PPI via [Fair Use]Today the Office of Foreign Assets Control (“OFAC”) announced that it fined Production Products, Inc., a small family-run business in Maryland, the sum of $78,500 in connection with charges that the company exported HVAC duct manufacturing equipment to a company in China on the Specially Designated Nationals and Blocked Persons List. OFAC noted that, because the equipment was valued at $500,000, it could have fined the company $1 million and touted its own beneficence in imposing such a reduced fine. Given that the maximum fine would likely have been a death blow to the company, this is somewhat equivalent to claiming that someone should be grateful because, although you could have killed them, you decided only to cut off a few fingers.

OFAC noted a number of “aggravating factors” that had gotten its dander up, all of which boil down to the fact that PPI had no idea that there was an SDN List and had no idea that it needed to check it or have a — gasp! — compliance program. Apparently not having an OFAC compliance program is the new Eighth Deadly Sin, ranking only slightly behind sloth and lust.

Rather than being an opportunity to add to the Federal coffers, this case should have been an opportunity for governmental self-reflection. Shouldn’t OFAC ask itself why this company — like millions of other small companies — has never heard of OFAC or its SDN List? These companies almost certainly know that there are certain things — guns, explosives and the like — that they can’t export but would be shocked (and justifiably so) to learn that you can’t ship so much as a pencil to a company in China on the mysterious list without suffering grievous consequences.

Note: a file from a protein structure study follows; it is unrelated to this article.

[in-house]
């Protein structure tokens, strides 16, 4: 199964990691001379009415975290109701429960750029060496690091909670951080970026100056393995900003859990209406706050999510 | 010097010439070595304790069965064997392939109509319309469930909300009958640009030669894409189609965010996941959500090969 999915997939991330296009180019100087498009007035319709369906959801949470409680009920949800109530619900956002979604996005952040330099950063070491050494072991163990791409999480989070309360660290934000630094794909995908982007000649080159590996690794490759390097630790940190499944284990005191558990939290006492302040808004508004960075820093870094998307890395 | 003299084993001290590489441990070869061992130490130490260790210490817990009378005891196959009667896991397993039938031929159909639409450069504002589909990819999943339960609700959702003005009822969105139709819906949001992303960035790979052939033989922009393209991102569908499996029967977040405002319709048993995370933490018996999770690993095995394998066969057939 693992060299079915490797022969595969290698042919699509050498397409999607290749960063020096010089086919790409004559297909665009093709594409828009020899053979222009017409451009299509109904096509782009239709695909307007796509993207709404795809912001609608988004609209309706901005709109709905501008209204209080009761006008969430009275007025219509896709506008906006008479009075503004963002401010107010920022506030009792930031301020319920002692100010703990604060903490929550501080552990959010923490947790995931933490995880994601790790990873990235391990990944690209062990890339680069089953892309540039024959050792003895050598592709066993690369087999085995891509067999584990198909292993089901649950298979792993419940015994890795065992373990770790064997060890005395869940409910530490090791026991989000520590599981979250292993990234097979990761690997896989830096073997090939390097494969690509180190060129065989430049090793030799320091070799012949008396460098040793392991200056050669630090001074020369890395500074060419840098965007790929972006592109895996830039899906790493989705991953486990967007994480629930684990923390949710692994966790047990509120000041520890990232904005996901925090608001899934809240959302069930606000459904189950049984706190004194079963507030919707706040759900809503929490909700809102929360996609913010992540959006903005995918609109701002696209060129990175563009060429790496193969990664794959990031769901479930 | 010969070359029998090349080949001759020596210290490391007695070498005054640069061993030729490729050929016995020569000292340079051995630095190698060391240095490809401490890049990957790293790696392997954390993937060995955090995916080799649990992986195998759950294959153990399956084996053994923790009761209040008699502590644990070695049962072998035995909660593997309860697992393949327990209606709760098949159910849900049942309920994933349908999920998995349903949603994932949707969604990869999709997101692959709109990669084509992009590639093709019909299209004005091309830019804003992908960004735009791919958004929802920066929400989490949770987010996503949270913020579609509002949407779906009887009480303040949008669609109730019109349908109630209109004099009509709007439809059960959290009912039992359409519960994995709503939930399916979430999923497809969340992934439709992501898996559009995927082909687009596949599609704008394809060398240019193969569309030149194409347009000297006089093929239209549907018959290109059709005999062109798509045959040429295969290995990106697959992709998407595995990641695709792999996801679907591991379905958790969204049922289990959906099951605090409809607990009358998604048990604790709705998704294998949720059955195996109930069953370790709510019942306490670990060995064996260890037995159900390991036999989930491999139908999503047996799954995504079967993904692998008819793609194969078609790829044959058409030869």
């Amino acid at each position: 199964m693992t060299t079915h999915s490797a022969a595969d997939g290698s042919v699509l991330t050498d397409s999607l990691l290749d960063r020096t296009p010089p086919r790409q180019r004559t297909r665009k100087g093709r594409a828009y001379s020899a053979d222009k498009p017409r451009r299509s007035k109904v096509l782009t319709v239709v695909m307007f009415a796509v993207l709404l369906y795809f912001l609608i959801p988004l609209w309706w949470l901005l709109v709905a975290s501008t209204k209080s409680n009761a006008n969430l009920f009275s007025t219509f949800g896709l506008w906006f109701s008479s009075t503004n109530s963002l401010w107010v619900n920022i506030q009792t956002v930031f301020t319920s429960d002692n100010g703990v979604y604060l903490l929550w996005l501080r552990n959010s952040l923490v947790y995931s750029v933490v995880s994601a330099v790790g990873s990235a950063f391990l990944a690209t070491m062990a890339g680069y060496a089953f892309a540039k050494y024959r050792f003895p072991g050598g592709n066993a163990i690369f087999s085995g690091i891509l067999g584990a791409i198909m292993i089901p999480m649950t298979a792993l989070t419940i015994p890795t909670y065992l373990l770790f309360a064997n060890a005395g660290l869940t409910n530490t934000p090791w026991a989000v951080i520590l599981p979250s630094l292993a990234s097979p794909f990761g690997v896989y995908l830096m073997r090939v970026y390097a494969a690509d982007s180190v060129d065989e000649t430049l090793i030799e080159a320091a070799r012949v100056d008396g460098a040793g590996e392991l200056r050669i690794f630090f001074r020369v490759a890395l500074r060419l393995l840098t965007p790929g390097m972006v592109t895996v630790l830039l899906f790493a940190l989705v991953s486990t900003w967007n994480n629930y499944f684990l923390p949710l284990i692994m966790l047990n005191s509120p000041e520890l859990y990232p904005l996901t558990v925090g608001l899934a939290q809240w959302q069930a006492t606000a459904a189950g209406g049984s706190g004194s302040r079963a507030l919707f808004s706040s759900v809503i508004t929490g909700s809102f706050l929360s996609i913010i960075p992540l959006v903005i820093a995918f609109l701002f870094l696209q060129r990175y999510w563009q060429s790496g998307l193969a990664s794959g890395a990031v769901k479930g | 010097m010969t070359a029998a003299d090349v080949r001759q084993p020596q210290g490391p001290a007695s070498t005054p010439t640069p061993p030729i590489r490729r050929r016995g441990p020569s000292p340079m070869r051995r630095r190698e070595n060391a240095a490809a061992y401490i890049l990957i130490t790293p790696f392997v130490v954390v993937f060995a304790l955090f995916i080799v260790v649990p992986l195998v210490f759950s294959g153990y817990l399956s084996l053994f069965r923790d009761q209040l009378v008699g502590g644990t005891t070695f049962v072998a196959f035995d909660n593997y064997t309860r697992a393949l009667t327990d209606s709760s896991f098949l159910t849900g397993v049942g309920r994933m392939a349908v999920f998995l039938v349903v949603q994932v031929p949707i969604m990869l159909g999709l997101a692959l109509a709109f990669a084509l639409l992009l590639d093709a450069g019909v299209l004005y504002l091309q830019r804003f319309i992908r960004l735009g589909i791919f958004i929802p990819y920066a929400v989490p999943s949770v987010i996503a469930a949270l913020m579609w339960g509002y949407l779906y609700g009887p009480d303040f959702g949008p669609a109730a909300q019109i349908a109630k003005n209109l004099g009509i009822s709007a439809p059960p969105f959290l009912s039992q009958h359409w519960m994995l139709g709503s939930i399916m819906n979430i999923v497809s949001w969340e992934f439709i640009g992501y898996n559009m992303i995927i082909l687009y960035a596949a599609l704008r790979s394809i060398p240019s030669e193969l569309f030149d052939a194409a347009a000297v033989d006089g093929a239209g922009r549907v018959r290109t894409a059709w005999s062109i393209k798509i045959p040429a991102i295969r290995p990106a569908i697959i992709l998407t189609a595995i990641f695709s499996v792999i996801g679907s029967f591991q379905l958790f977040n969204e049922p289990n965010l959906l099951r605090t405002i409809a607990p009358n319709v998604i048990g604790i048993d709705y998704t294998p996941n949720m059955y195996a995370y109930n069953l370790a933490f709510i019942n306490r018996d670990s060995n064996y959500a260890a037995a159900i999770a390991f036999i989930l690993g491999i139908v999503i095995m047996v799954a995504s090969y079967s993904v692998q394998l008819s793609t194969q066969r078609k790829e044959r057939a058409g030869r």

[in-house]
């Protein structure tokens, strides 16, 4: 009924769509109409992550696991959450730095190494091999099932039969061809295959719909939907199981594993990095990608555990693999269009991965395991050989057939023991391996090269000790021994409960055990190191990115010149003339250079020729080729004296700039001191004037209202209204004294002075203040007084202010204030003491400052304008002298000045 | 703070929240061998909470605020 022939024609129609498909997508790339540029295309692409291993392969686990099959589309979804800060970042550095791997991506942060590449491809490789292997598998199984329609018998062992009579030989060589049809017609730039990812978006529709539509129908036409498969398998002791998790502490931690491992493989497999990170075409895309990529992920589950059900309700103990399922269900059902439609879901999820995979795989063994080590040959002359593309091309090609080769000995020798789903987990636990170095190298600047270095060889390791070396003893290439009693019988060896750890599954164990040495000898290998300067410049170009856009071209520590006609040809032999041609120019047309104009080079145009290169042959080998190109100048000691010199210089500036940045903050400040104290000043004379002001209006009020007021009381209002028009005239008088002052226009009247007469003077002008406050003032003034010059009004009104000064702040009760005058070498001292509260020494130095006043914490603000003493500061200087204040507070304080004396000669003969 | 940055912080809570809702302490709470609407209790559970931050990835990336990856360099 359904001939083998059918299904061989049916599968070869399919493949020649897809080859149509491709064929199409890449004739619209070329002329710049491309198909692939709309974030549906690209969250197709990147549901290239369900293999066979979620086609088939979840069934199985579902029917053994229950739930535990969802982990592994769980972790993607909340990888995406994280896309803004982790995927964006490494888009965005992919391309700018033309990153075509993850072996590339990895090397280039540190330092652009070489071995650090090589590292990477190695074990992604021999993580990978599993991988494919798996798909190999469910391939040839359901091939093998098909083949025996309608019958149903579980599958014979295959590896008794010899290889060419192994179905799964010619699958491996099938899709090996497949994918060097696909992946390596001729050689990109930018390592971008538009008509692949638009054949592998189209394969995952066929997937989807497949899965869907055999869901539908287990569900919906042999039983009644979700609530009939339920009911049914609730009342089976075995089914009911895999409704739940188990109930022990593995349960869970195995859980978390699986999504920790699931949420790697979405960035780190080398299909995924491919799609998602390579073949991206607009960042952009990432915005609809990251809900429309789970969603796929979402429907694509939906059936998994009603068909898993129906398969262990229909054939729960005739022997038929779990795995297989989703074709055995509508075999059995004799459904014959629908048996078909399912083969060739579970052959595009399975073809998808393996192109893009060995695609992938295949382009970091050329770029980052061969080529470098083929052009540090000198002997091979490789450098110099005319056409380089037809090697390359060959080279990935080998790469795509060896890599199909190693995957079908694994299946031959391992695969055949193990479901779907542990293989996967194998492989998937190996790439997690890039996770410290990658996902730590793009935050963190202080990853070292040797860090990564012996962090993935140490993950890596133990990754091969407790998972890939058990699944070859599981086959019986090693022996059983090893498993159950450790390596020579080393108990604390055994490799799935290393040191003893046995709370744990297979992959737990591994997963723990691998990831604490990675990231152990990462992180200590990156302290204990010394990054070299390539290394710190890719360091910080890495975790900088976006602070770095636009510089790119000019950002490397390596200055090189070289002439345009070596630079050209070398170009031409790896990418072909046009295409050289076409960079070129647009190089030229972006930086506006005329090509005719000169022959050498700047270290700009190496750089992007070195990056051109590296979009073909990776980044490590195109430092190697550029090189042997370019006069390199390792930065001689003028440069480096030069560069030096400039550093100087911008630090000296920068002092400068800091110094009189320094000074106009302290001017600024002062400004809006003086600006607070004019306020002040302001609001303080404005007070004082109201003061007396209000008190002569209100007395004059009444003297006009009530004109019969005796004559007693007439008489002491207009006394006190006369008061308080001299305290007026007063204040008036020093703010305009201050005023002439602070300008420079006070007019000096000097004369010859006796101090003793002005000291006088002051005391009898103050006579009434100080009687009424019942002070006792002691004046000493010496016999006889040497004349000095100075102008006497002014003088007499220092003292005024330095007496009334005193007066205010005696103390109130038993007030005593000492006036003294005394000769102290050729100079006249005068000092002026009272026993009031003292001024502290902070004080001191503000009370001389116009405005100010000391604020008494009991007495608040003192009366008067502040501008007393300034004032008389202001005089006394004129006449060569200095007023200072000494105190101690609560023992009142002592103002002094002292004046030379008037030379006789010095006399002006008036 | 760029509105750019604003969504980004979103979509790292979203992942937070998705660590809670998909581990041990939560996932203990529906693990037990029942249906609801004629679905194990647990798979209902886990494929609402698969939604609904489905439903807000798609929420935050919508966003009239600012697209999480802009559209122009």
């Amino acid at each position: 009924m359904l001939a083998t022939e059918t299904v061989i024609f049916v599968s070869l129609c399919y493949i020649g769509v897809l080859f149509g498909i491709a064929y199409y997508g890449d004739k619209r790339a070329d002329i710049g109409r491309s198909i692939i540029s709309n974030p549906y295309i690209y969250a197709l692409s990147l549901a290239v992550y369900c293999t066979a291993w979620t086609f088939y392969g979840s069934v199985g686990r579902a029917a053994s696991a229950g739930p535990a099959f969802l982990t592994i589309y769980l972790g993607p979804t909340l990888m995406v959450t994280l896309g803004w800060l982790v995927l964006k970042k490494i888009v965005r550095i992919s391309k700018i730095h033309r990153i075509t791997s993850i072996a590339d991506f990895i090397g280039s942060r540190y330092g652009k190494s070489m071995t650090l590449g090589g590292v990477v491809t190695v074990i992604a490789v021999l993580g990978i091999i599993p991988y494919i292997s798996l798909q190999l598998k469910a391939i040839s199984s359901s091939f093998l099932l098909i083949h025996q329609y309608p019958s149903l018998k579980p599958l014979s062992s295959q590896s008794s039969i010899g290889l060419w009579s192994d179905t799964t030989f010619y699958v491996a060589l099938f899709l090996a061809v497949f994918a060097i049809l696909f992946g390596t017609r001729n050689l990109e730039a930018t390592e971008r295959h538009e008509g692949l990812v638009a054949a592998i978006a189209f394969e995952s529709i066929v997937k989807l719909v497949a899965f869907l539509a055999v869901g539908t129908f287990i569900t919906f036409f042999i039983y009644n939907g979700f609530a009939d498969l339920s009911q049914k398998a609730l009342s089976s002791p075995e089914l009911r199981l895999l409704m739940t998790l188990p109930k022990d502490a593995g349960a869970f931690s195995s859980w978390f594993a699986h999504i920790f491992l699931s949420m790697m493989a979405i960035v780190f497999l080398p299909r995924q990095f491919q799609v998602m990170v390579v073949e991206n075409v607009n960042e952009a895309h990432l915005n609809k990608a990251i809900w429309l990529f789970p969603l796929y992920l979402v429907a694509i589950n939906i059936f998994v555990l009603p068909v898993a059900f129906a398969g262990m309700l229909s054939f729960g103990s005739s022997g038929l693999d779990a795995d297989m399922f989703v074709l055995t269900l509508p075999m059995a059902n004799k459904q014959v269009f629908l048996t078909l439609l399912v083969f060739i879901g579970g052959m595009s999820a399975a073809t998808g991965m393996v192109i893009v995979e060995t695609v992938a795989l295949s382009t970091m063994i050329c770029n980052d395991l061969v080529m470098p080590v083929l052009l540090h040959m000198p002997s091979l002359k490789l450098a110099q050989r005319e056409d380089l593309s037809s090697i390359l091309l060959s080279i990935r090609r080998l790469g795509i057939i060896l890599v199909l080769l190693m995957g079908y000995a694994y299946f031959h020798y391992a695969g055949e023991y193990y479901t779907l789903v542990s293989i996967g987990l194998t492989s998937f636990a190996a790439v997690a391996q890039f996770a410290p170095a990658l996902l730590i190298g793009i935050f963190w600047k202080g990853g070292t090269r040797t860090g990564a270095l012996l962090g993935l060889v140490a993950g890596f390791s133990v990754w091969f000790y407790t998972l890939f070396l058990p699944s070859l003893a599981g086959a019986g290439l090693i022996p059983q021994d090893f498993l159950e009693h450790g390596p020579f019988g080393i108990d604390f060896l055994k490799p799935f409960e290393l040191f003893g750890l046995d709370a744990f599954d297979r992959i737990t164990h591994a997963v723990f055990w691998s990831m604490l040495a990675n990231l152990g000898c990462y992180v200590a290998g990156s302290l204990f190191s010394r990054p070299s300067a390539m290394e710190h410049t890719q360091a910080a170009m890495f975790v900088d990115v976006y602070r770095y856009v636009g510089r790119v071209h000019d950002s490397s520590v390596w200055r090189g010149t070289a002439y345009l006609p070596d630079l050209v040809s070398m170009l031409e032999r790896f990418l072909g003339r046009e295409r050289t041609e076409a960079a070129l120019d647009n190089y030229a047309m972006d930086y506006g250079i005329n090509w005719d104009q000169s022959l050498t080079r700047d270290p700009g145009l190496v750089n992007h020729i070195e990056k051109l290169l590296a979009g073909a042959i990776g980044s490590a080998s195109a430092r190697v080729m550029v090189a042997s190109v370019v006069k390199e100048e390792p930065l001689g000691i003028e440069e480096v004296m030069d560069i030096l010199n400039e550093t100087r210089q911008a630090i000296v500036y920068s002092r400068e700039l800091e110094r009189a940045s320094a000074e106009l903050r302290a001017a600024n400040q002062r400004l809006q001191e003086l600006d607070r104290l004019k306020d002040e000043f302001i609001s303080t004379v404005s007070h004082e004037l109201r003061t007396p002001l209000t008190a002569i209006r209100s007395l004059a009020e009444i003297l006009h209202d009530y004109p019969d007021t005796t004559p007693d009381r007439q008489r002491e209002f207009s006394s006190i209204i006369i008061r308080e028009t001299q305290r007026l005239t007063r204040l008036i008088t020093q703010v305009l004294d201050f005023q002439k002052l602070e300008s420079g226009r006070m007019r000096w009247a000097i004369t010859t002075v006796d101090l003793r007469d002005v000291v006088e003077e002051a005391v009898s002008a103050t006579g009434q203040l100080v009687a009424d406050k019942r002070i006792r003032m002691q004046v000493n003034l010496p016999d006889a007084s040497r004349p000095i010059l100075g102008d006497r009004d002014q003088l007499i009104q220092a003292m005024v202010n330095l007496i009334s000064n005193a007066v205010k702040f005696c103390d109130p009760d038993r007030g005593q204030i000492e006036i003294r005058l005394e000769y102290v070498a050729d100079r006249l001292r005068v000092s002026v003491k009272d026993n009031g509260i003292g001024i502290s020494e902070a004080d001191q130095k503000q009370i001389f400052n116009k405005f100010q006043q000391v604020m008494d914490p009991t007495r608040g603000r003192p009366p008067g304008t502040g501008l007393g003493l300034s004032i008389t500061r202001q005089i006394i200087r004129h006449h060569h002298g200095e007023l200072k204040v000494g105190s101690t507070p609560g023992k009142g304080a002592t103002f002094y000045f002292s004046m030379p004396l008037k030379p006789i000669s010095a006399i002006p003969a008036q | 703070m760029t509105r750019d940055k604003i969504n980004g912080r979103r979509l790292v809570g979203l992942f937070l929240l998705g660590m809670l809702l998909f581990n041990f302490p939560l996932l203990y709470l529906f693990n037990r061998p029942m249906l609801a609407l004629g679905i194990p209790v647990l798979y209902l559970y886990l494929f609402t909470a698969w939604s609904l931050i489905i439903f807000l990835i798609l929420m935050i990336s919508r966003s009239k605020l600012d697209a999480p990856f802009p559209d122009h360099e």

But instead of wondering why so many people have not heard of OFAC or its rules, OFAC gets its feelings hurt and lashes out with penalties. It seems to me that the efforts used to punish people for not knowing about OFAC might be better shifted to educational efforts to deal with the fact that so few small companies are aware of their obligations with respect to the SDN List.

Permalink Comments (4)

Bookmark and Share



Breaking News: Two U.S. Senators Flunk ITAR Literacy Test

Posted by at 10:51 pm on August 4, 2015
Category: DDTC

Senator Chuck Grassley via [Public Domain]
ABOVE: Sen. Chuck Grassley

Plenty of people are upset by the proposal by the Directorate of Defense Trade Controls (“DDTC”) to revise the definition of public domain to exclude technical data about defense articles released to the public without the permission of DDTC or the Department of Defense. But Senators Ron Johnson and Chuck Grassley are so fired up that they wrote a letter to DDTC, sent to me by a reader, demanding that they justify this position.

Of course, before taking the DDTC to task over the impact of an ITAR proposal, it might have been a good idea to actually read the ITAR itself, or at least parts of it. Yes, I know. Reading is hard. It takes away time that can be spent cavorting with lobbyists at steakhouses. But that is what the staff is for, right? Apparently not, judging from this whopper in the Grassley/Johnson letter to DDTC.

The proposal expands the definition of “defense article” to include items such as firearms ….

Now, I can understand saying this if firearms were in Category XIX or another Category near the end of the USML. That would require the staff to read all the way to the end of the United States Munitions List, a daunting task for even the most dedicated Senate staffer. But, as we all know — well all of us but Senators Grassley and Johnson and their staffs — firearms are covered by Category I. In fact, “firearms” is the first word in the title of Category I.

I think this is what used to be called an epic fail.

Permalink Comments (3)

Bookmark and Share

« Previous posts | Next posts »